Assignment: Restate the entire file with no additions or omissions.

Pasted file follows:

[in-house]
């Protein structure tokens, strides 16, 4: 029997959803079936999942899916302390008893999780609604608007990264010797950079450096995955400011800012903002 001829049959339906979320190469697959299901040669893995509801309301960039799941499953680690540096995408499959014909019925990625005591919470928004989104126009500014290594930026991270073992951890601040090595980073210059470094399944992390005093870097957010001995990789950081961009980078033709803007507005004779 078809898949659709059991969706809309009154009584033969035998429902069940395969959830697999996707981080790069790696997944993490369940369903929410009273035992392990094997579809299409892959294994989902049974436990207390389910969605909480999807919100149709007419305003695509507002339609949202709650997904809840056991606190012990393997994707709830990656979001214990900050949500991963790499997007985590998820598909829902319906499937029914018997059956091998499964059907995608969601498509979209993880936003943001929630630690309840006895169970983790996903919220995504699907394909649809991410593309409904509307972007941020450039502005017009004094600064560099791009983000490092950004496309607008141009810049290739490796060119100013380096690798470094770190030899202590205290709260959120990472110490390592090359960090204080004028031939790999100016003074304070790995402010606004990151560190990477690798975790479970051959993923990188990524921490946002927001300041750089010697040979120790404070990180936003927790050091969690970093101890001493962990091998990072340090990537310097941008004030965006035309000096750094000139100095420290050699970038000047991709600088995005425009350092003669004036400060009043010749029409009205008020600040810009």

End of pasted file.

[in-house]
């Protein structure tokens, strides 16, 4: 029997959803079936999942899916302390008893999780609604608007990264010797950079450096995955400011800012903002 001829049959339906979320190469697959299901040669893995509801309301960039799941499953680690540096995408499959014909019925990625005591919470928004989104126009500014290594930026991270073992951890601040090595980073210059470094399944992390005093870097957010001995990789950081961009980078033709803007507005004779 078809898949659709059991969706809309009154009584033969035998429902069940395969959830697999996707981080790069790696997944993490369940369903929410009273035992392990094997579809299409892959294994989902049974436990207390389910969605909480999807919100149709007419305003695509507002339609949202709650997904809840056991606190012990393997994707709830990656979001214990900050949500991963790499997007985590998820598909829902319906499937029914018997059956091998499964059907995608969601498509979209993880936003943001929630630690309840006895169970983790996903919220995504699907394909649809991410593309409904509307972007941020450039502005017009004094600064560099791009983000490092950004496309607008141009810049290739490796060119100013380096690798470094770190030899202590205290709260959120990472110490390592090359960090204080004028031939790999100016003074304070790995402010606004990151560190990477690798975790479970051959993923990188990524921490946002927001300041750089010697040979120790404070990180936003927790050091969690970093101890001493962990091998990072340090990537310097941008004030965006035309000096750094000139100095420290050699970038000047991709600088995005425009350092003669004036400060009043010749029409009205008020600040810009």